NHS England and NHS Improvement works closely with Public Health England and the Department of Health and Social Care to provide and commission a range of public health services.
- Public health functions agreement (Section 7A)
- Public health commissioning intentions
- NHS seasonal flu vaccination programme
- NHS seasonal flu vaccine programme – advice and reimbursement guidance for the 2021/22 season
- NHS Breast Screening Programme (NHS BSP)
- NHS England and NHS Improvement Diabetic Eye Screening Programme (DESP)
- NHS England and NHS Improvement Abdominal aortic aneurysm (AAA) screening programme
- NHS Cervical Screening Programme
- NHS Bowel Screening Programme
- NHS Antenatal Newborn Screening (ANNB)
The public health functions agreement (S7A) is an agreement between the Secretary of State for Health and NHS England.
NHS England Public Health Commissioning Intentions for 2020/2021 have now been published. They set out to healthcare providers notice of NHS England’s Commissioning Intentions for Public Health Services under the public health functions agreement (S7A) .
- Annual flu letters
- Annual flu programme collection of resources and information regarding the programme
The Joint Committee on Vaccination and Immunisation (JCVI) has published its scientific advice and recommendations on the use of influenza vaccines in the UK for the 2021/22 season. Based on these recommendations, NHS England and NHS Improvement (NHS E&I) has published a letter, setting out the vaccines that should be offered to eligible people and the reimbursement guidance for 2021/22.
In England, breast screening is currently offered to women aged 50 up to their 71st birthday, every 3 years. Women invited for a breast screening have an X-rays (mammograms) at a clinic or mobile breast screening unit.
The major aim of the NHS breast screening programme is to reduce mortality from breast cancer by diagnosing cancer at an early stage when treatment is more successful.
The key objectives of the NHSBSP include:
- identifying the eligible population and ensure efficient delivery with optimal coverage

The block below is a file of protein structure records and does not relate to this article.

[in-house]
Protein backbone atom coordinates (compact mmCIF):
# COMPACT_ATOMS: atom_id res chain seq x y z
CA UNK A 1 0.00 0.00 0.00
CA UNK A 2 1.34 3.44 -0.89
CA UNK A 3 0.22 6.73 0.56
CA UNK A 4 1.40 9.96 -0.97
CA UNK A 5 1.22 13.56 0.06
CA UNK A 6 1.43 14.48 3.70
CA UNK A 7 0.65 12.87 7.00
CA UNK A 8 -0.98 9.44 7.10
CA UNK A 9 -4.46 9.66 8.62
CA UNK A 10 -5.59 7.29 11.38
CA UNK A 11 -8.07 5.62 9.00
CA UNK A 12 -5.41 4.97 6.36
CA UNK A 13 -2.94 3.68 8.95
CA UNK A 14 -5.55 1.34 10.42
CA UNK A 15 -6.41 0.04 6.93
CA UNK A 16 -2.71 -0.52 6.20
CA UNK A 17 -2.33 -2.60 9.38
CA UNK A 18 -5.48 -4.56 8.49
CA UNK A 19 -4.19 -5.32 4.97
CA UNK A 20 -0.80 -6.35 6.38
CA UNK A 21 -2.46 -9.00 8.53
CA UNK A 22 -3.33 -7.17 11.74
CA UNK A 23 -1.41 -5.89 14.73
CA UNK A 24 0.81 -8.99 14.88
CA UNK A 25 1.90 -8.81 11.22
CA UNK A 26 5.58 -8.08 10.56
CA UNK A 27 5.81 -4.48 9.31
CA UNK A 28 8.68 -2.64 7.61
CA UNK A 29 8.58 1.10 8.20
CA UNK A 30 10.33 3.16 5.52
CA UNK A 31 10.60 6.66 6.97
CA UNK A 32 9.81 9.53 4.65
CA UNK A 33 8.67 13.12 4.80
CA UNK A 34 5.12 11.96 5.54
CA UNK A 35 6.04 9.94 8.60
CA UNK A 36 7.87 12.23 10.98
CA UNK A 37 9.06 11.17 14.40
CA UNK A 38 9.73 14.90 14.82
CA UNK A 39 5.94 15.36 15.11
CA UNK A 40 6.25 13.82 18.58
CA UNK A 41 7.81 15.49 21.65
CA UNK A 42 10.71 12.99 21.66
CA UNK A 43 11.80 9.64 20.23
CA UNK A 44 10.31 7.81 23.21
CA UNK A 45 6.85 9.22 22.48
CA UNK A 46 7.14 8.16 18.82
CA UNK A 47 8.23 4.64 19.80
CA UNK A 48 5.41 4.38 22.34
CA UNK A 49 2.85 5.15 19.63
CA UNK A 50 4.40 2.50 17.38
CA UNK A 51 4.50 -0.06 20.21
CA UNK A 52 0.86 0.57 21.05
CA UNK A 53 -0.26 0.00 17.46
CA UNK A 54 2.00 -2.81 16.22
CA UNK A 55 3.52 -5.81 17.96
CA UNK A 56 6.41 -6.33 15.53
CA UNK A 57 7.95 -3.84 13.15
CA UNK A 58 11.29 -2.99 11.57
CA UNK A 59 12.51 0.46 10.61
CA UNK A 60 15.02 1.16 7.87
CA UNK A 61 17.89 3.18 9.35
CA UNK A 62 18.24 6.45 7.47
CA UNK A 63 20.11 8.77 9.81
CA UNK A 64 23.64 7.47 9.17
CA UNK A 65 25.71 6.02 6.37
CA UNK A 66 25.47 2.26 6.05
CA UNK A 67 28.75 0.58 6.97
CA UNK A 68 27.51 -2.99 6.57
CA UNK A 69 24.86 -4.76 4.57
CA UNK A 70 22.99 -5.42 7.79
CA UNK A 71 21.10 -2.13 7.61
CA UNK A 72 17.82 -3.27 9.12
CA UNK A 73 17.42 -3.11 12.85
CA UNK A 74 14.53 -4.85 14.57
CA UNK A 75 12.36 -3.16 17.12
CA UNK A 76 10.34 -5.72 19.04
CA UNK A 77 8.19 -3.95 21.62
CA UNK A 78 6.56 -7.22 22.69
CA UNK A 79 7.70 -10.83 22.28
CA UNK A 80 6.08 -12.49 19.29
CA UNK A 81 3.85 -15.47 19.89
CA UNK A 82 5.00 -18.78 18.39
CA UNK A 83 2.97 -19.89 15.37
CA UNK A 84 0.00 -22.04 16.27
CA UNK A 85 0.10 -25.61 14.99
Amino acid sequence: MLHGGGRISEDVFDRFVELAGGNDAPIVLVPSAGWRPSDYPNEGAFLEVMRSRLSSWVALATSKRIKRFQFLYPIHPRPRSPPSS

- delivering and supporting the programme with suitably trained, competent, and qualified, clinical and non-clinical staff who, where relevant, participate in recognised ongoing Continuing Medical Education, Continuous Professional Development, professional revalidation and External Quality Assurance schemes in fit for purpose facilities
- having audit and service evaluation embedded in the service to maximise safety and accessibility of the service for all groups in the eligible population
- maximising screening sensitivity and specificity by detecting early stage cancers with the least possible radiation dose and minimising the biopsy and referral of women who do not have breast disease to minimise the adverse impact (physical/ psychological/clinical) of unnecessary investigations
- having a seamless pathway at the interface between screening and diagnosis and the treatment pathway to ensure women are referred promptly and safely to treatment services
Links to useful documents
Diabetic eye screening is a test to check for eye problems caused by diabetes. The test can identify problems before sight is affected.
The aim of DESP is to reduce the risk of sight loss amongst people with diabetes by the prompt identification and effective treatment if necessary of sight threatening diabetic retinopathy, at the appropriate stage during the disease process.
This will be achieved by delivering evidence-based, population-based screening programmes that:
- identify the eligible population and ensure effective delivery with maximum coverage
- are safe, effective, of a high quality, externally and independently monitored, and quality assured